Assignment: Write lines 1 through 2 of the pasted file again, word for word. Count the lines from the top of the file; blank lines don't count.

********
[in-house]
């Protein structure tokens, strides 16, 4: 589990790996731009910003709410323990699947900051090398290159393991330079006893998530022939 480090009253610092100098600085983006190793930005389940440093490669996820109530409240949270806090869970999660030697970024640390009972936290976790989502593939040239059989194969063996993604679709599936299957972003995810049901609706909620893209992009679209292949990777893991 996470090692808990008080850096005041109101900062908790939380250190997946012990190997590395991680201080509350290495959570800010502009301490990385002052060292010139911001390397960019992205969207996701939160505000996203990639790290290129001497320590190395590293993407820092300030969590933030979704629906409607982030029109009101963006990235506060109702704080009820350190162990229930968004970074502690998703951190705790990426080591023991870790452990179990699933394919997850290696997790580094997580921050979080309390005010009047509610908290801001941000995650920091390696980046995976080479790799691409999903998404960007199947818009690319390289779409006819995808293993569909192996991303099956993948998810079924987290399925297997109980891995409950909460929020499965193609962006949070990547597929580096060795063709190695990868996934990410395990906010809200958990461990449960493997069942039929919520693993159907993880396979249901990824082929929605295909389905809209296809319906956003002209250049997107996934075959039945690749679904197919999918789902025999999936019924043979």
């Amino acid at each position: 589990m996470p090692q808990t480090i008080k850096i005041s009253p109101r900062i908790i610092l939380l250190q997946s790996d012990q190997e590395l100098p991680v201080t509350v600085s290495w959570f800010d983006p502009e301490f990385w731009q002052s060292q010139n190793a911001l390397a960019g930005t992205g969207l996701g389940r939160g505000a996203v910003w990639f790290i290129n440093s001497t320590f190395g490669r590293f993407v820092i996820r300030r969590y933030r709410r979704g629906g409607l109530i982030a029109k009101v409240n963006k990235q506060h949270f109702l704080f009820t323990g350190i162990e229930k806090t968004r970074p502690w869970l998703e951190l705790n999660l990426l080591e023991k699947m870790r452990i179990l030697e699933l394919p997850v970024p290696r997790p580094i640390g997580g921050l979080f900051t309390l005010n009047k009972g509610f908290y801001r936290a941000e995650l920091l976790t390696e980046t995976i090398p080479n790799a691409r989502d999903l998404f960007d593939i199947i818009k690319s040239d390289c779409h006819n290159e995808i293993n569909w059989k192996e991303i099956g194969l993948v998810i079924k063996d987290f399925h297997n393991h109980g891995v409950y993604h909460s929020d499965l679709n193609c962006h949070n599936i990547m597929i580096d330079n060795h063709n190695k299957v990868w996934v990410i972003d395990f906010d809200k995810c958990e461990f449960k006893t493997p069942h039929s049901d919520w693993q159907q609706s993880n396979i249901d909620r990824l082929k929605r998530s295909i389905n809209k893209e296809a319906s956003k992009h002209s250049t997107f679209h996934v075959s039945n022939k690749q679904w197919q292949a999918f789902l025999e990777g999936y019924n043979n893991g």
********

[in-house]
């Protein structure tokens, strides 16, 4: 589990790996731009910003709410323990699947900051090398290159393991330079006893998530022939 480090009253610092100098600085983006190793930005389940440093490669996820109530409240949270806090869970999660030697970024640390009972936290976790989502593939040239059989194969063996993604679709599936299957972003995810049901609706909620893209992009679209292949990777893991 996470090692808990008080850096005041109101900062908790939380250190997946012990190997590395991680201080509350290495959570800010502009301490990385002052060292010139911001390397960019992205969207996701939160505000996203990639790290290129001497320590190395590293993407820092300030969590933030979704629906409607982030029109009101963006990235506060109702704080009820350190162990229930968004970074502690998703951190705790990426080591023991870790452990179990699933394919997850290696997790580094997580921050979080309390005010009047509610908290801001941000995650920091390696980046995976080479790799691409999903998404960007199947818009690319390289779409006819995808293993569909192996991303099956993948998810079924987290399925297997109980891995409950909460929020499965193609962006949070990547597929580096060795063709190695990868996934990410395990906010809200958990461990449960493997069942039929919520693993159907993880396979249901990824082929929605295909389905809209296809319906956003002209250049997107996934075959039945690749679904197919999918789902025999999936019924043979």